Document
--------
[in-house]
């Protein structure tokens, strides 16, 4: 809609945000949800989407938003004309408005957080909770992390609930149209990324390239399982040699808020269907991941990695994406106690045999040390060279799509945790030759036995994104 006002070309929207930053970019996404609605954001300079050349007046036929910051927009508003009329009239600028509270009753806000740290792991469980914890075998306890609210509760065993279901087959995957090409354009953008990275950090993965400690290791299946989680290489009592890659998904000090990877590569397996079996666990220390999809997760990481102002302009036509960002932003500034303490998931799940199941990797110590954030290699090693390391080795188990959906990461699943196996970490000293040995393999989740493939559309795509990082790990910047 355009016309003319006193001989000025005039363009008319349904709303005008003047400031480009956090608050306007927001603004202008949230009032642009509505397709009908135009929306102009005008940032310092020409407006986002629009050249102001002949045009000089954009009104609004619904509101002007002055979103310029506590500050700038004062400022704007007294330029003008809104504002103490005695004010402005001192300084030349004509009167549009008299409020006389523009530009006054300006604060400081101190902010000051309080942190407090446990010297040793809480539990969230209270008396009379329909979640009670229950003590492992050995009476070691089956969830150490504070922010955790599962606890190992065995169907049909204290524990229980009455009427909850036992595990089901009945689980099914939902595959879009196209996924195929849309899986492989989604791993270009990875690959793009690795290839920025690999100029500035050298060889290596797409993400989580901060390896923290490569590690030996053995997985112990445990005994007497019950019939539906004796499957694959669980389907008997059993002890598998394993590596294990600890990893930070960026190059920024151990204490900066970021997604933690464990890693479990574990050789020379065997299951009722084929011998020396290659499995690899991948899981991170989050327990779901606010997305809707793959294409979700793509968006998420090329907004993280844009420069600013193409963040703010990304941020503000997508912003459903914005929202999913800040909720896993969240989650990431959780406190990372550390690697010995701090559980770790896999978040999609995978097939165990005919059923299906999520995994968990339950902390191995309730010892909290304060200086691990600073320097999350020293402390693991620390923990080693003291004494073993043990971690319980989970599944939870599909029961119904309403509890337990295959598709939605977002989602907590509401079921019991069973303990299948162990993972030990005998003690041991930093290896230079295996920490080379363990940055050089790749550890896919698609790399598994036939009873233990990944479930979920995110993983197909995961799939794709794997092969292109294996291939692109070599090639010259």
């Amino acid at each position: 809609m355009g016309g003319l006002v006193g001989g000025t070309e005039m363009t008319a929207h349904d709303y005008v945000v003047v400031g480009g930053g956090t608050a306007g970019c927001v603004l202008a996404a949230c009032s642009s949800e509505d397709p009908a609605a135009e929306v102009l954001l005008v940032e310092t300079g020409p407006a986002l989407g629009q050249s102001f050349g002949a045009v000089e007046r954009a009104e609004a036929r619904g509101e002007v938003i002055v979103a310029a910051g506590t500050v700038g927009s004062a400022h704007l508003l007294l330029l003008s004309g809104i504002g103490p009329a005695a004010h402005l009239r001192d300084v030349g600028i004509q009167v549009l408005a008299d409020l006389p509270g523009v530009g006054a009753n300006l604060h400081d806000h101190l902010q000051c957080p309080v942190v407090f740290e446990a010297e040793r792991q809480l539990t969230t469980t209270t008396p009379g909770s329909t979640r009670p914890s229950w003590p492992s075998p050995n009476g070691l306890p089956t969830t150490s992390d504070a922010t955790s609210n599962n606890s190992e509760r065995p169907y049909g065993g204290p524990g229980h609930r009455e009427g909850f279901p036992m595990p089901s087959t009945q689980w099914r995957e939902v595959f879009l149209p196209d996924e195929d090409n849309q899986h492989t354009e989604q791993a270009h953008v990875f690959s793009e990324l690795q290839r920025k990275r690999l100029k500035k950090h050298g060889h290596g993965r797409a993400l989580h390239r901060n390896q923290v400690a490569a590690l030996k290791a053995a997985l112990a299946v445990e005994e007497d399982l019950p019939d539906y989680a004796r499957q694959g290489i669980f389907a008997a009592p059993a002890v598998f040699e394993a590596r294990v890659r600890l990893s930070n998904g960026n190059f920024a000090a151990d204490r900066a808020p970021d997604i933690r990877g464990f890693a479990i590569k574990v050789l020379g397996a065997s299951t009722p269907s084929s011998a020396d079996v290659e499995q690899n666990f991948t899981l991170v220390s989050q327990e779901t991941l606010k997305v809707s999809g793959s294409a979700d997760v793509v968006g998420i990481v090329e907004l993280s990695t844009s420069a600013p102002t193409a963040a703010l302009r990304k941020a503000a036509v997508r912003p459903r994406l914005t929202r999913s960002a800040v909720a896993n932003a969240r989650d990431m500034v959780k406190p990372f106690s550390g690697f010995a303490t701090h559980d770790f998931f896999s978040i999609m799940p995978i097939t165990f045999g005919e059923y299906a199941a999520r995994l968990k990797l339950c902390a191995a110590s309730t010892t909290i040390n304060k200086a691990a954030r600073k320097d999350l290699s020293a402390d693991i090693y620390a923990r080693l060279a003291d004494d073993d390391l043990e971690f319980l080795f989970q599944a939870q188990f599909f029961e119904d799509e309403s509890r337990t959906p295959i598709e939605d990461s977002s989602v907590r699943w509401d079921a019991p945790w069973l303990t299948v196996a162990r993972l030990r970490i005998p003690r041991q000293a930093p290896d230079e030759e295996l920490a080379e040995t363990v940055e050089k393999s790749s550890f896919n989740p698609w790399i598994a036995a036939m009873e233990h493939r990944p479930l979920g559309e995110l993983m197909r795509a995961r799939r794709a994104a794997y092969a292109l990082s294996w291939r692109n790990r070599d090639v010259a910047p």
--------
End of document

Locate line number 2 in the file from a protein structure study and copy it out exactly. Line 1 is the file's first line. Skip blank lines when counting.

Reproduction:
């Protein structure tokens, strides 16, 4: 809609945000949800989407938003004309408005957080909770992390609930149209990324390239399982040699808020269907991941990695994406106690045999040390060279799509945790030759036995994104 006002070309929207930053970019996404609605954001300079050349007046036929910051927009508003009329009239600028509270009753806000740290792991469980914890075998306890609210509760065993279901087959995957090409354009953008990275950090993965400690290791299946989680290489009592890659998904000090990877590569397996079996666990220390999809997760990481102002302009036509960002932003500034303490998931799940199941990797110590954030290699090693390391080795188990959906990461699943196996970490000293040995393999989740493939559309795509990082790990910047 355009016309003319006193001989000025005039363009008319349904709303005008003047400031480009956090608050306007927001603004202008949230009032642009509505397709009908135009929306102009005008940032310092020409407006986002629009050249102001002949045009000089954009009104609004619904509101002007002055979103310029506590500050700038004062400022704007007294330029003008809104504002103490005695004010402005001192300084030349004509009167549009008299409020006389523009530009006054300006604060400081101190902010000051309080942190407090446990010297040793809480539990969230209270008396009379329909979640009670229950003590492992050995009476070691089956969830150490504070922010955790599962606890190992065995169907049909204290524990229980009455009427909850036992595990089901009945689980099914939902595959879009196209996924195929849309899986492989989604791993270009990875690959793009690795290839920025690999100029500035050298060889290596797409993400989580901060390896923290490569590690030996053995997985112990445990005994007497019950019939539906004796499957694959669980389907008997059993002890598998394993590596294990600890990893930070960026190059920024151990204490900066970021997604933690464990890693479990574990050789020379065997299951009722084929011998020396290659499995690899991948899981991170989050327990779901606010997305809707793959294409979700793509968006998420090329907004993280844009420069600013193409963040703010990304941020503000997508912003459903914005929202999913800040909720896993969240989650990431959780406190990372550390690697010995701090559980770790896999978040999609995978097939165990005919059923299906999520995994968990339950902390191995309730010892909290304060200086691990600073320097999350020293402390693991620390923990080693003291004494073993043990971690319980989970599944939870599909029961119904309403509890337990295959598709939605977002989602907590509401079921019991069973303990299948162990993972030990005998003690041991930093290896230079295996920490080379363990940055050089790749550890896919698609790399598994036939009873233990990944479930979920995110993983197909995961799939794709794997092969292109294996291939692109070599090639010259």